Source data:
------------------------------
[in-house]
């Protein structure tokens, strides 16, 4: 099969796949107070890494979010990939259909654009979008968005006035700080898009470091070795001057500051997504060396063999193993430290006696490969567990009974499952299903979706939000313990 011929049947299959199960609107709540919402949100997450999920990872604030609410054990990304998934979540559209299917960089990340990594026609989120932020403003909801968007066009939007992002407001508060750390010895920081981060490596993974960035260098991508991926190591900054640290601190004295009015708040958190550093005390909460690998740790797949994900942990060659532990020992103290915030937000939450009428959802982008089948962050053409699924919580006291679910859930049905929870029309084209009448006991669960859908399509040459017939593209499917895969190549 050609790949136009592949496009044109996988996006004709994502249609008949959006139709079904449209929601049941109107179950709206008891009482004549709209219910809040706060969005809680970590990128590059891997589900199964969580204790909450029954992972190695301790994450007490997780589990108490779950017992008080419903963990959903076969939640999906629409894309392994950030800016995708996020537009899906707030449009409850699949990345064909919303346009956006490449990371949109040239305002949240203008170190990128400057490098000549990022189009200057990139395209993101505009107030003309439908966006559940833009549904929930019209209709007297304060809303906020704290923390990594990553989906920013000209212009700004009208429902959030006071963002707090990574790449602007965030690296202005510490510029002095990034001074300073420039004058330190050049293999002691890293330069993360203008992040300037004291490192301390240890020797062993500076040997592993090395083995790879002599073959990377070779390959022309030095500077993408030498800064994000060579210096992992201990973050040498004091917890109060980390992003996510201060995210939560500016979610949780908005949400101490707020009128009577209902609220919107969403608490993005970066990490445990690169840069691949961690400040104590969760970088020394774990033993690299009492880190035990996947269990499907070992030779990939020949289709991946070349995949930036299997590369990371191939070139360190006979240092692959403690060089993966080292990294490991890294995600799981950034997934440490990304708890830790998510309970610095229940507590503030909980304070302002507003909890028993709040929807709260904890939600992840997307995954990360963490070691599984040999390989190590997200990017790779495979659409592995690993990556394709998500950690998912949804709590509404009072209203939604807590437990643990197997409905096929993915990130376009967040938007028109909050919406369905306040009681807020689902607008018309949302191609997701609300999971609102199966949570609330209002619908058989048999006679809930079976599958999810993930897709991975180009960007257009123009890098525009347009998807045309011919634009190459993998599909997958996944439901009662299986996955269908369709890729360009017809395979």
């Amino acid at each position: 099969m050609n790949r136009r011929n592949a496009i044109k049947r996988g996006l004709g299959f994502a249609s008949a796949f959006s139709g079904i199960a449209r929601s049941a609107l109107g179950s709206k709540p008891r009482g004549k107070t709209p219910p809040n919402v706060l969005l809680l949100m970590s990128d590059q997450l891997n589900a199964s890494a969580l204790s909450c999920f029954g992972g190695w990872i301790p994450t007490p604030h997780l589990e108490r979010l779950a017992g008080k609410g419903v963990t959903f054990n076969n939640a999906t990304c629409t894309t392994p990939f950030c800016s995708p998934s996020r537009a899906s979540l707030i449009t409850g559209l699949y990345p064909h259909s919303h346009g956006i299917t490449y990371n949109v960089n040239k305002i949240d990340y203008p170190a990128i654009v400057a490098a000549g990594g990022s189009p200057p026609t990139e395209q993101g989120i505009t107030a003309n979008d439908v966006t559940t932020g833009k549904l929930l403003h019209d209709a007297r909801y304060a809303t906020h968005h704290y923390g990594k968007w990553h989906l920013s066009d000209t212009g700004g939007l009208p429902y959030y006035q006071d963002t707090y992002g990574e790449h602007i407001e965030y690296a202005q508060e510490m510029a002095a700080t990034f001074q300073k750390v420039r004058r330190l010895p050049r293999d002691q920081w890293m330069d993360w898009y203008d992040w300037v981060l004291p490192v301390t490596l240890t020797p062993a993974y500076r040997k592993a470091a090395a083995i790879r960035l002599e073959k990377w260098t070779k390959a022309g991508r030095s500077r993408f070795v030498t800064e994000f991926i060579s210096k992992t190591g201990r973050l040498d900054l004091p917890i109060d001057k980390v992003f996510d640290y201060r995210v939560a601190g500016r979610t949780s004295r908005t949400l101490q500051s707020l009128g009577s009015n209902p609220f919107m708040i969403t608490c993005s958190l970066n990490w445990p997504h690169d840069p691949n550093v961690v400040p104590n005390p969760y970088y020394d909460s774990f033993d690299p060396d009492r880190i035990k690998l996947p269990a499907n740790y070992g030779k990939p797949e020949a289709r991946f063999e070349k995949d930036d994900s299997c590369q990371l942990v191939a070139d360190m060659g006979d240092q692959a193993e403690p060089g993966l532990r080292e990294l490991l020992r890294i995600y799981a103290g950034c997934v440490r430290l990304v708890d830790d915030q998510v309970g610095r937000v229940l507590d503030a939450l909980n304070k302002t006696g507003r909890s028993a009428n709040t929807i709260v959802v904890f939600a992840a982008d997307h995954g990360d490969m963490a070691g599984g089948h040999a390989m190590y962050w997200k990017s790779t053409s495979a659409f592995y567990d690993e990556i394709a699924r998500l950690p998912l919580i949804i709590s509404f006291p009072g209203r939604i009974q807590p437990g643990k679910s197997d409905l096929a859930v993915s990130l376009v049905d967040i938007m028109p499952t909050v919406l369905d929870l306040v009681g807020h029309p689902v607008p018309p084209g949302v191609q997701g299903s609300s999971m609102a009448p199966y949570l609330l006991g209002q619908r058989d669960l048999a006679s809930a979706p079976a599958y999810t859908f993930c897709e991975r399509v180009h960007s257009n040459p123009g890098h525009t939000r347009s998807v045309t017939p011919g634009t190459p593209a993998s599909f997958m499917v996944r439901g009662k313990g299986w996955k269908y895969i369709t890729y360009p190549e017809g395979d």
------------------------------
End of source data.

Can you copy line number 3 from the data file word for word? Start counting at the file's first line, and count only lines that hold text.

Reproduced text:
């Amino acid at each position: 099969m050609n790949r136009r011929n592949a496009i044109k049947r996988g996006l004709g299959f994502a249609s008949a796949f959006s139709g079904i199960a449209r929601s049941a609107l109107g179950s709206k709540p008891r009482g004549k107070t709209p219910p809040n919402v706060l969005l809680l949100m970590s990128d590059q997450l891997n589900a199964s890494a969580l204790s909450c999920f029954g992972g190695w990872i301790p994450t007490p604030h997780l589990e108490r979010l779950a017992g008080k609410g419903v963990t959903f054990n076969n939640a999906t990304c629409t894309t392994p990939f950030c800016s995708p998934s996020r537009a899906s979540l707030i449009t409850g559209l699949y990345p064909h259909s919303h346009g956006i299917t490449y990371n949109v960089n040239k305002i949240d990340y203008p170190a990128i654009v400057a490098a000549g990594g990022s189009p200057p026609t990139e395209q993101g989120i505009t107030a003309n979008d439908v966006t559940t932020g833009k549904l929930l403003h019209d209709a007297r909801y304060a809303t906020h968005h704290y923390g990594k968007w990553h989906l920013s066009d000209t212009g700004g939007l009208p429902y959030y006035q006071d963002t707090y992002g990574e790449h602007i407001e965030y690296a202005q508060e510490m510029a002095a700080t990034f001074q300073k750390v420039r004058r330190l010895p050049r293999d002691q920081w890293m330069d993360w898009y203008d992040w300037v981060l004291p490192v301390t490596l240890t020797p062993a993974y500076r040997k592993a470091a090395a083995i790879r960035l002599e073959k990377w260098t070779k390959a022309g991508r030095s500077r993408f070795v030498t800064e994000f991926i060579s210096k992992t190591g201990r973050l040498d900054l004091p917890i109060d001057k980390v992003f996510d640290y201060r995210v939560a601190g500016r979610t949780s004295r908005t949400l101490q500051s707020l009128g009577s009015n209902p609220f919107m708040i969403t608490c993005s958190l970066n990490w445990p997504h690169d840069p691949n550093v961690v400040p104590n005390p969760y970088y020394d909460s774990f033993d690299p060396d009492r880190i035990k690998l996947p269990a499907n740790y070992g030779k990939p797949e020949a289709r991946f063999e070349k995949d930036d994900s299997c590369q990371l942990v191939a070139d360190m060659g006979d240092q692959a193993e403690p060089g993966l532990r080292e990294l490991l020992r890294i995600y799981a103290g950034c997934v440490r430290l990304v708890d830790d915030q998510v309970g610095r937000v229940l507590d503030a939450l909980n304070k302002t006696g507003r909890s028993a009428n709040t929807i709260v959802v904890f939600a992840a982008d997307h995954g990360d490969m963490a070691g599984g089948h040999a390989m190590y962050w997200k990017s790779t053409s495979a659409f592995y567990d690993e990556i394709a699924r998500l950690p998912l919580i949804i709590s509404f006291p009072g209203r939604i009974q807590p437990g643990k679910s197997d409905l096929a859930v993915s990130l376009v049905d967040i938007m028109p499952t909050v919406l369905d929870l306040v009681g807020h029309p689902v607008p018309p084209g949302v191609q997701g299903s609300s999971m609102a009448p199966y949570l609330l006991g209002q619908r058989d669960l048999a006679s809930a979706p079976a599958y999810t859908f993930c897709e991975r399509v180009h960007s257009n040459p123009g890098h525009t939000r347009s998807v045309t017939p011919g634009t190459p593209a993998s599909f997958m499917v996944r439901g009662k313990g299986w996955k269908y895969i369709t890729y360009p190549e017809g395979d």